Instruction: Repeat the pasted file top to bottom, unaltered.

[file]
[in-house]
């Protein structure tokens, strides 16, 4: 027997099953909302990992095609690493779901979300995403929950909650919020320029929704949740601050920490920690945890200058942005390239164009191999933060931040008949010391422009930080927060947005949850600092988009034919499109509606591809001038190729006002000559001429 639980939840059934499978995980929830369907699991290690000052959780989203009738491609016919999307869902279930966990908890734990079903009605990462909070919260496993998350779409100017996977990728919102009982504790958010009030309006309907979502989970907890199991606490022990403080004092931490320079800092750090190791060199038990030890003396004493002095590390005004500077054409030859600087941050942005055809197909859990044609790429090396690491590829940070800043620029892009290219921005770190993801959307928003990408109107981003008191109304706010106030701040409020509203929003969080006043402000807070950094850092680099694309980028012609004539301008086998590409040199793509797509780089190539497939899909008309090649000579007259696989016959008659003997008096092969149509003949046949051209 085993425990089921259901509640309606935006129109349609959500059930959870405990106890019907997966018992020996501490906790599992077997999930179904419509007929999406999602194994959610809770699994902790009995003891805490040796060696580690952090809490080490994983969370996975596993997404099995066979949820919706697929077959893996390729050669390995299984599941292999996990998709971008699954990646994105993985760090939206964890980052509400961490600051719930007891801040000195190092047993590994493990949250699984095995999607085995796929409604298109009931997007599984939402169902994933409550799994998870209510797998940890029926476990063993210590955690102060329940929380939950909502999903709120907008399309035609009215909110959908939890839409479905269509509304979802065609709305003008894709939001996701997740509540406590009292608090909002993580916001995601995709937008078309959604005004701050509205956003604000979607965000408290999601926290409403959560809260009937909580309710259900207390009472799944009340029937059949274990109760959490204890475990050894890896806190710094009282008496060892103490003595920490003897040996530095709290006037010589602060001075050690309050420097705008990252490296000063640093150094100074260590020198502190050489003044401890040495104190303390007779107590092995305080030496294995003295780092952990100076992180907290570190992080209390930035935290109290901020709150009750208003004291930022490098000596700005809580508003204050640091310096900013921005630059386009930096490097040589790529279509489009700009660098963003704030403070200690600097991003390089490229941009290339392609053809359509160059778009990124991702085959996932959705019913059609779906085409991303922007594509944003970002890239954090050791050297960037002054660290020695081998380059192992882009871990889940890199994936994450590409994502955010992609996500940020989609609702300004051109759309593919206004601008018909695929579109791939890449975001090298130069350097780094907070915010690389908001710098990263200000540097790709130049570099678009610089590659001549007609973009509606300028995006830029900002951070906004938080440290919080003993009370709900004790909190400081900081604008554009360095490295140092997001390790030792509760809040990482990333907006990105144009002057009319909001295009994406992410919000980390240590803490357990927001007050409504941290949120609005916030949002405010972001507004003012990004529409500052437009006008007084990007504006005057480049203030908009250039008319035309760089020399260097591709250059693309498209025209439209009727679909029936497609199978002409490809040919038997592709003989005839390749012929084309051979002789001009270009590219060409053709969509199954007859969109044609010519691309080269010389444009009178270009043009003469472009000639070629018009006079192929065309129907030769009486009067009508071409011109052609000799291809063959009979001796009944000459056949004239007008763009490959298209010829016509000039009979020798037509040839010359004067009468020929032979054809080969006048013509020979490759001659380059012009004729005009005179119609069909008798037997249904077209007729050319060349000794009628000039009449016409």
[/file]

[in-house]
């Protein structure tokens, strides 16, 4: 027997099953909302990992095609690493779901979300995403929950909650919020320029929704949740601050920490920690945890200058942005390239164009191999933060931040008949010391422009930080927060947005949850600092988009034919499109509606591809001038190729006002000559001429 639980939840059934499978995980929830369907699991290690000052959780989203009738491609016919999307869902279930966990908890734990079903009605990462909070919260496993998350779409100017996977990728919102009982504790958010009030309006309907979502989970907890199991606490022990403080004092931490320079800092750090190791060199038990030890003396004493002095590390005004500077054409030859600087941050942005055809197909859990044609790429090396690491590829940070800043620029892009290219921005770190993801959307928003990408109107981003008191109304706010106030701040409020509203929003969080006043402000807070950094850092680099694309980028012609004539301008086998590409040199793509797509780089190539497939899909008309090649000579007259696989016959008659003997008096092969149509003949046949051209 085993425990089921259901509640309606935006129109349609959500059930959870405990106890019907997966018992020996501490906790599992077997999930179904419509007929999406999602194994959610809770699994902790009995003891805490040796060696580690952090809490080490994983969370996975596993997404099995066979949820919706697929077959893996390729050669390995299984599941292999996990998709971008699954990646994105993985760090939206964890980052509400961490600051719930007891801040000195190092047993590994493990949250699984095995999607085995796929409604298109009931997007599984939402169902994933409550799994998870209510797998940890029926476990063993210590955690102060329940929380939950909502999903709120907008399309035609009215909110959908939890839409479905269509509304979802065609709305003008894709939001996701997740509540406590009292608090909002993580916001995601995709937008078309959604005004701050509205956003604000979607965000408290999601926290409403959560809260009937909580309710259900207390009472799944009340029937059949274990109760959490204890475990050894890896806190710094009282008496060892103490003595920490003897040996530095709290006037010589602060001075050690309050420097705008990252490296000063640093150094100074260590020198502190050489003044401890040495104190303390007779107590092995305080030496294995003295780092952990100076992180907290570190992080209390930035935290109290901020709150009750208003004291930022490098000596700005809580508003204050640091310096900013921005630059386009930096490097040589790529279509489009700009660098963003704030403070200690600097991003390089490229941009290339392609053809359509160059778009990124991702085959996932959705019913059609779906085409991303922007594509944003970002890239954090050791050297960037002054660290020695081998380059192992882009871990889940890199994936994450590409994502955010992609996500940020989609609702300004051109759309593919206004601008018909695929579109791939890449975001090298130069350097780094907070915010690389908001710098990263200000540097790709130049570099678009610089590659001549007609973009509606300028995006830029900002951070906004938080440290919080003993009370709900004790909190400081900081604008554009360095490295140092997001390790030792509760809040990482990333907006990105144009002057009319909001295009994406992410919000980390240590803490357990927001007050409504941290949120609005916030949002405010972001507004003012990004529409500052437009006008007084990007504006005057480049203030908009250039008319035309760089020399260097591709250059693309498209025209439209009727679909029936497609199978002409490809040919038997592709003989005839390749012929084309051979002789001009270009590219060409053709969509199954007859969109044609010519691309080269010389444009009178270009043009003469472009000639070629018009006079192929065309129907030769009486009067009508071409011109052609000799291809063959009979001796009944000459056949004239007008763009490959298209010829016509000039009979020798037509040839010359004067009468020929032979054809080969006048013509020979490759001659380059012009004729005009005179119609069909008798037997249904077209007729050319060349000794009628000039009449016409």